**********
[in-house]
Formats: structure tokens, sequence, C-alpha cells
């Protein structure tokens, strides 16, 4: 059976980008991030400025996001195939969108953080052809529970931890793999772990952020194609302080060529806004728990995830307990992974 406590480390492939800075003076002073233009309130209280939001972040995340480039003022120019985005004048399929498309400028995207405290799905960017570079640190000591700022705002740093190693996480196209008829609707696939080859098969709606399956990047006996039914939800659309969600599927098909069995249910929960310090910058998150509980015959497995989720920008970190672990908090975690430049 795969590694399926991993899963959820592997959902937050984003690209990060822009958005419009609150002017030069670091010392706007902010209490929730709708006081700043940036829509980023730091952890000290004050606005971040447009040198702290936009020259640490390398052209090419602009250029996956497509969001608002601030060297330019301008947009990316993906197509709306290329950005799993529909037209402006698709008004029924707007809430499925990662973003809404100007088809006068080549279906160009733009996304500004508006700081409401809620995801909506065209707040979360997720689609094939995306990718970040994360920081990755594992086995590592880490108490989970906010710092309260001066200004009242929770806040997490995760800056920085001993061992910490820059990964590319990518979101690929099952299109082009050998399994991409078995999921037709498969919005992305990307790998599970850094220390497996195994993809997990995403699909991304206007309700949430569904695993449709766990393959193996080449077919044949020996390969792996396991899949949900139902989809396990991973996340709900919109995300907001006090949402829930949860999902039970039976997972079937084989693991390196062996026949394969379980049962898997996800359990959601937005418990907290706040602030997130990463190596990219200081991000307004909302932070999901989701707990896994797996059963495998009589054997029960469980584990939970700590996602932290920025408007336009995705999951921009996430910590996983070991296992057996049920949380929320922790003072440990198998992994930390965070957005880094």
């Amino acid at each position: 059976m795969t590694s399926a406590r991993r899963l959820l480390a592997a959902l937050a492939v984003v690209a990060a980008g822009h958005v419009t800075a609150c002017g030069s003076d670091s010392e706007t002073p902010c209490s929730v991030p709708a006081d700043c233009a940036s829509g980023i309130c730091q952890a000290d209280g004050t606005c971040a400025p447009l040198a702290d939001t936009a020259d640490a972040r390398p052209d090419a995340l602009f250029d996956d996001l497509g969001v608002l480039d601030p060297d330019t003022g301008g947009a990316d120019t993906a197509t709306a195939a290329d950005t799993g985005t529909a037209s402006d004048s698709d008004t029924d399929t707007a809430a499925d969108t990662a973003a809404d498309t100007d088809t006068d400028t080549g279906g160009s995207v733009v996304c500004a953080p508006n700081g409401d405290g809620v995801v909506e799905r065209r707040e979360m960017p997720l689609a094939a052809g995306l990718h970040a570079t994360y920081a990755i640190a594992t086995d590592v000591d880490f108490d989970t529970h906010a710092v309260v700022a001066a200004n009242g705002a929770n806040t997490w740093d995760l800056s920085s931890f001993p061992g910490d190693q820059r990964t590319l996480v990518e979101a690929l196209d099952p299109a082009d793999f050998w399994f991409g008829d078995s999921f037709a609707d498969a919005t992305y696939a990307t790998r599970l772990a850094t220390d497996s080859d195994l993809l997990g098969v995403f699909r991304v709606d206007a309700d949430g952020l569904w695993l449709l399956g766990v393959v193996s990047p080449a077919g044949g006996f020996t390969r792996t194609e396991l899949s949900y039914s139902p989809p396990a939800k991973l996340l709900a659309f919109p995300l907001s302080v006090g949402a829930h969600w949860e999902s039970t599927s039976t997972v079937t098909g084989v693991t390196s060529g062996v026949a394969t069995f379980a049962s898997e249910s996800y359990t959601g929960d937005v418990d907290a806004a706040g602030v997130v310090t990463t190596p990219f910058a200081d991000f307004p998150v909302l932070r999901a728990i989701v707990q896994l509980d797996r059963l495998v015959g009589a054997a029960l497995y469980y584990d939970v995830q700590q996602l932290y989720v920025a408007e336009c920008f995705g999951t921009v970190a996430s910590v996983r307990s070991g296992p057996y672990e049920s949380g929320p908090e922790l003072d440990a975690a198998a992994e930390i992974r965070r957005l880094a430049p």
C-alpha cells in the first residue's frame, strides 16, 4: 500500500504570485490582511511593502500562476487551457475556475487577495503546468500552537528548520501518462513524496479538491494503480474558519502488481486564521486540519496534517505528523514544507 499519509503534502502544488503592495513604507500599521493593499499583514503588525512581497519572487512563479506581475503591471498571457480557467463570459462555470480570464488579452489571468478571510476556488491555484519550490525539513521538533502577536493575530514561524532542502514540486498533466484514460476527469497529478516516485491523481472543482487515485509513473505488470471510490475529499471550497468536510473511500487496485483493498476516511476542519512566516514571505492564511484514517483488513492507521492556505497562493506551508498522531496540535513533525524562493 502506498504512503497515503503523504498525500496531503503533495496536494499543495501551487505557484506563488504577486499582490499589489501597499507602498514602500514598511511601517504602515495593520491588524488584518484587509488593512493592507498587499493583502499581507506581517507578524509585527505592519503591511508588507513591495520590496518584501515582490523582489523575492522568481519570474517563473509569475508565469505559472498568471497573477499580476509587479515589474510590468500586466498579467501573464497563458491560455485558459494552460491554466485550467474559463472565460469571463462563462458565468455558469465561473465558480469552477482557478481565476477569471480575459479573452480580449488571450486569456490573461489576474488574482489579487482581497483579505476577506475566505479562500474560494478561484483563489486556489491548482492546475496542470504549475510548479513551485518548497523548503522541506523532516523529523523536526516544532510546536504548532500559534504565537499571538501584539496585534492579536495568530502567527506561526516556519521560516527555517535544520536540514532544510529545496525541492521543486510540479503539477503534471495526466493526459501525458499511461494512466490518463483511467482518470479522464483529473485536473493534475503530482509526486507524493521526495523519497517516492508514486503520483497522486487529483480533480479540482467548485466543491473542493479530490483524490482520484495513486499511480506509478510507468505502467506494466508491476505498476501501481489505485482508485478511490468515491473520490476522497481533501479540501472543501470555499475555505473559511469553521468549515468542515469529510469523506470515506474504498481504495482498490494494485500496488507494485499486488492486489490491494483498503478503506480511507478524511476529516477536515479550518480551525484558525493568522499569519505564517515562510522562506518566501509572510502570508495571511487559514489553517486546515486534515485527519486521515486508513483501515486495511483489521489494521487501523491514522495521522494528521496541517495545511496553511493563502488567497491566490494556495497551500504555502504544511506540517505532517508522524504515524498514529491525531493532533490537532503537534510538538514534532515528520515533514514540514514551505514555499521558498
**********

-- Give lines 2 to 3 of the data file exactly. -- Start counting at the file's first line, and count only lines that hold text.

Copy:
Formats: structure tokens, sequence, C-alpha cells
């Protein structure tokens, strides 16, 4: 059976980008991030400025996001195939969108953080052809529970931890793999772990952020194609302080060529806004728990995830307990992974 406590480390492939800075003076002073233009309130209280939001972040995340480039003022120019985005004048399929498309400028995207405290799905960017570079640190000591700022705002740093190693996480196209008829609707696939080859098969709606399956990047006996039914939800659309969600599927098909069995249910929960310090910058998150509980015959497995989720920008970190672990908090975690430049 795969590694399926991993899963959820592997959902937050984003690209990060822009958005419009609150002017030069670091010392706007902010209490929730709708006081700043940036829509980023730091952890000290004050606005971040447009040198702290936009020259640490390398052209090419602009250029996956497509969001608002601030060297330019301008947009990316993906197509709306290329950005799993529909037209402006698709008004029924707007809430499925990662973003809404100007088809006068080549279906160009733009996304500004508006700081409401809620995801909506065209707040979360997720689609094939995306990718970040994360920081990755594992086995590592880490108490989970906010710092309260001066200004009242929770806040997490995760800056920085001993061992910490820059990964590319990518979101690929099952299109082009050998399994991409078995999921037709498969919005992305990307790998599970850094220390497996195994993809997990995403699909991304206007309700949430569904695993449709766990393959193996080449077919044949020996390969792996396991899949949900139902989809396990991973996340709900919109995300907001006090949402829930949860999902039970039976997972079937084989693991390196062996026949394969379980049962898997996800359990959601937005418990907290706040602030997130990463190596990219200081991000307004909302932070999901989701707990896994797996059963495998009589054997029960469980584990939970700590996602932290920025408007336009995705999951921009996430910590996983070991296992057996049920949380929320922790003072440990198998992994930390965070957005880094």